A Recent History of Poetry at Belwin
Whenever I have been out at Belwin recently — whether I’m hiking under the pines or walking under the snowy branches of Stagecoach Prairie — I can’t help but think of these lines from John Ashbery. They’re from the title poem of his first collection, “Some Trees,” first published in 1956.
To me, these lines mean that by simply being there a tree has value. Just by doing its slow, necessary work, a tree is taking part in something essential. By extension, the time I spend outdoors standing or being present in nature has its own merit. As Ashbery puts it, “merely being there means something.”
No matter what our experiences in nature are, poetry can help us connect with our surroundings in unusual ways. It can help us “be there” in a way that is new.
Today, I wanted to highlight four poets that have written poetry at Belwin. From our first artist-in-residence seven years ago to a community poem written last August, these works all have something unique to say about the landscape, animals, and people found at Belwin.
In 2016, Belwin began its artist in residency program as part of our Arts, Culture, and Ecology initiative. In the years since, Belwin has hosted sculptors, composers, and visual artists. However, this residency program began with a poet.
Laurie Allmann is a Minnesota Book Award winner, poet and nature writer who first came to Belwin in 2016. While at Belwin, Allmann wrote poetry inspired by the paths she hiked, many of which were published in her book, An Hour From Now, published by Nodin Press in 2019.
Speaking with St. Croix 360 about her work, Allmann said, “I don’t try to be obtuse in a poem…I just like things to be spare and clear and real, and try to do a little justice to the natural world and the people who illuminate it for us through their careful scientific research.”
In her poems, Allmann writes about sandhill cranes, monarch butterflies, and sparrows. She writes about wetlands, hummingbirds, and bullfrogs. In each poem, Allmann is deeply attentive to the natural world and the role we take in it, even writing about man-made facilities near Belwin Conservancy, such as an overgrown cabin, or the prison in Stillwater.
As part of her residency in 2016, Allmann not only wrote at Belwin, but led a poetry workshop here. In attendance at that workshop was Leslie Thomas. Thomas, an environmentalist and writer, was inspired by Allmann and, after working with her, wrote the first draft of a poem that would go on to win fourth place in Saint Paul Almanac’s Break Through Writing Contest.
The finished poem, “Restoring Prairie,” begins with a diary entry from 1854. It goes on to speak of the great grief that comes when land is stripped and the spontaneous joy of seeing “a ground in transition again.”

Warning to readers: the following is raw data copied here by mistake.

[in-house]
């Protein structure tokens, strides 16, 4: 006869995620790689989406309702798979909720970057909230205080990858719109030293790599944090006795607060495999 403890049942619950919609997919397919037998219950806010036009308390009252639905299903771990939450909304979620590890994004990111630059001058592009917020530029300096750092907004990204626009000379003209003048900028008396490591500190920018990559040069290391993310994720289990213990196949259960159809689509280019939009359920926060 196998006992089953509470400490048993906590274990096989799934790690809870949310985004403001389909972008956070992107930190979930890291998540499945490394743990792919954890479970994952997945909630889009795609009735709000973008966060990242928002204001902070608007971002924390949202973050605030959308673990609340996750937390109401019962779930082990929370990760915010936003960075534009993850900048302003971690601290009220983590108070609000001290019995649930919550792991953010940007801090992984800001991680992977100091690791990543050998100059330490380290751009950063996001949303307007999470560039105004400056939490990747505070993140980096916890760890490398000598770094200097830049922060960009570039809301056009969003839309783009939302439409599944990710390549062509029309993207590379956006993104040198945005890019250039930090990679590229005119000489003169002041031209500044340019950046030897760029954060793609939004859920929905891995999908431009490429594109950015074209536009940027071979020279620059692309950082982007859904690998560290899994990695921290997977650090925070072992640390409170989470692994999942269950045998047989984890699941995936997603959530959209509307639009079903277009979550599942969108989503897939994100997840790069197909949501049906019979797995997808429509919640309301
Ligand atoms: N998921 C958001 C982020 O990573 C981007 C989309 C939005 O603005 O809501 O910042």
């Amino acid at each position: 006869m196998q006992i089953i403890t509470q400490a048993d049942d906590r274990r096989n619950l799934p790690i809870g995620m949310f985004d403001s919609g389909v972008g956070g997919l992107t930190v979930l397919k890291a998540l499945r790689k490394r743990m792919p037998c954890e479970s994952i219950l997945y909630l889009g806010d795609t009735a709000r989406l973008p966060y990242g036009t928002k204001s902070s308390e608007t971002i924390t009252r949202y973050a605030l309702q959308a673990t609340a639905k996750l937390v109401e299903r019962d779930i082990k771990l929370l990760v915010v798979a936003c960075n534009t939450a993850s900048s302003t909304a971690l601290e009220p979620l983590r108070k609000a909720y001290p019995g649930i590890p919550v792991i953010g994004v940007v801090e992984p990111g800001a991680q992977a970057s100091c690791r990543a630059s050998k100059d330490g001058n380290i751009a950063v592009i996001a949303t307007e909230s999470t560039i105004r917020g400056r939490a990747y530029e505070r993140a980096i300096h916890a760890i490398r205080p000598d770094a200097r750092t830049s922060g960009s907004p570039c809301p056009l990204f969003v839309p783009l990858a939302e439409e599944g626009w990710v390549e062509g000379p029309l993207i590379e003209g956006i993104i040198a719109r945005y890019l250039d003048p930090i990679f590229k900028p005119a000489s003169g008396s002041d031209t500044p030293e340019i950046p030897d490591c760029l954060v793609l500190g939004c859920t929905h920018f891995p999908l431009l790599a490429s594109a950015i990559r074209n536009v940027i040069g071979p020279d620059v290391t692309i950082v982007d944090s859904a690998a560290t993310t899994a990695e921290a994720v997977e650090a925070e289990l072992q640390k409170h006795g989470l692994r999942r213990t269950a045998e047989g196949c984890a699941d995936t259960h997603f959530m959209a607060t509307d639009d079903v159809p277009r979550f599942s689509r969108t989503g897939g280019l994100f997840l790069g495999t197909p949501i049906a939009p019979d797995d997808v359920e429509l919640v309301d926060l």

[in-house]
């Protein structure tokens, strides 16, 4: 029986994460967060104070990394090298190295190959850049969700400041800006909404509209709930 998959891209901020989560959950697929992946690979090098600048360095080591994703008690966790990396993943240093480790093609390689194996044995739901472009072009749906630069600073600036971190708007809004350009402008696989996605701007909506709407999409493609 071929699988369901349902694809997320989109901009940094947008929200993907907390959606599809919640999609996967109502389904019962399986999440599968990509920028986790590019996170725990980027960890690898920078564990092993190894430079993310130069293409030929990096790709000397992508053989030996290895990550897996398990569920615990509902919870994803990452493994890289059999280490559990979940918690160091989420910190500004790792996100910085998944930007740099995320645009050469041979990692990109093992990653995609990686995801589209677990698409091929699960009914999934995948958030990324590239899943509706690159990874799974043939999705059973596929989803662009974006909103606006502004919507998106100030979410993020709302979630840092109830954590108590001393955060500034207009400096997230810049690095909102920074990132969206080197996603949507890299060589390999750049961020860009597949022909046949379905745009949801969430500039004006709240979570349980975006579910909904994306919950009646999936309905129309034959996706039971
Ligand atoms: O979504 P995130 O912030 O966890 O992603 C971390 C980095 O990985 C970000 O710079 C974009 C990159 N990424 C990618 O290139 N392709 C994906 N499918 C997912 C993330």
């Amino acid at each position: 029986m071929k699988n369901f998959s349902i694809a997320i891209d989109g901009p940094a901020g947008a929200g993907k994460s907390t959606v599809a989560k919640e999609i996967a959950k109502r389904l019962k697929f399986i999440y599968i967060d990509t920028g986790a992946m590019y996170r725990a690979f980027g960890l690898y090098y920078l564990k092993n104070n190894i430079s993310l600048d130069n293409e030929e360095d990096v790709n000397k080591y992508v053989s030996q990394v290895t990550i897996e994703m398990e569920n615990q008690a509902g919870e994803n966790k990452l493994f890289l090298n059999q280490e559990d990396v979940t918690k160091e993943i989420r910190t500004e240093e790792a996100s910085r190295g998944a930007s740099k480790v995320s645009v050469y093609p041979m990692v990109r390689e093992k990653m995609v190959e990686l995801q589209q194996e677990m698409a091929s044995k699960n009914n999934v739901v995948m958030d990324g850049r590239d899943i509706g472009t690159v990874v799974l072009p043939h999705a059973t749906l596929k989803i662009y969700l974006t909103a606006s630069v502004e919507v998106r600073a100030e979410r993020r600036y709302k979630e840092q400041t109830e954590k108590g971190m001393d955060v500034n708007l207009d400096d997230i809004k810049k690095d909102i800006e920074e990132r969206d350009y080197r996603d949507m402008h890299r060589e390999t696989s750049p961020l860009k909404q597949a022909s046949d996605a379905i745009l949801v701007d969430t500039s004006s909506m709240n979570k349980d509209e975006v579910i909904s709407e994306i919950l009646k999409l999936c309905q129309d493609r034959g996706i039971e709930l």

Both a talented writer and speaker, Thomas read this poem aloud when she was placed in the Writing Contest and also to rapt audiences at last year’s Night in Nature.
To read the full poem yourself, click here.
FamilyMeans & Zoë Bird
Laurie Allmann and Leslie Thomas are great examples of poets whose work captures a singular voice. But what about poems written by groups? After all, we don’t always go into nature alone. Often, we venture into the woods with our friends and community.
Last year, Belwin partnered with FamilyMeans, a multi-service, nonprofit organization based in Stillwater. This ongoing partnership is designed specifically to connect people with early onset dementia and their caregivers with the natural world. As part of this partnership, Zoë Bird, creator of the Alzheimer’s Poetry Project Minnesota, worked with these visitors to write poems together. They wrote several poems during their visits to Belwin and, with the help of Bird, created work that reflected the myriad voices of the group.
One particular poem was about the group’s visit to the Bison Prairie where they witnessed the 2022 herd firsthand. “The prairie makes you feel small,” one observed, “You never know what you’ll find out there.”
The entire poem can be read here.
Angie Tillges & Our Community
FamilyMeans wasn’t the only group to write a poem together. Last August, Belwin hosted A Celebration of Valley Creek which featured the opening of David Sprecher’s “Roaming Stone” as well as a rewilding ceremony led by artist Rachel Frank.
This event also featured a community poem, led by Angie Tillges. The poem, titled “Longest Poem for the Longest River, Valley Creek Edition” is part of an ongoing project of Tillges’ to write a continuous poem focused on the Mississippi river with the involvement of community voices. For this event, the project was extended to Valley Creek, a tributary of the St. Croix River that flows into the Mississippi. Guests were presented with a long scroll-like parchment featuring a poem with several words missing. They were invited to fill them in however they wanted.
After audiences finished filling in the words, the poem was read outloud. Lines such as “The Creek welcomes all” and “the moment first feet dipped in was like coming home” spoke to the attendees’ connection with this cherished creek.
To read the entire poem, click here.
These are just a few examples of the poetry that has been written at Belwin Conservancy in recent years, largely due to our expanded Arts, Culture, and Ecology program. However, there have likely been countless others, either from visitors, students, or staff that we haven’t had the chance to read yet. If you know of any poems written at Belwin, or if you have written any yourself, please let us know. We’d love to take a look at them.
We hope the next time you’re out, you take a moment to think of some lines from a poem you love, or even some lines of your own. Of course, if you’d prefer, you can just stand and take in the scenery. You can just enjoy being there.
As Ashbery reminds us, “merely being there means something.”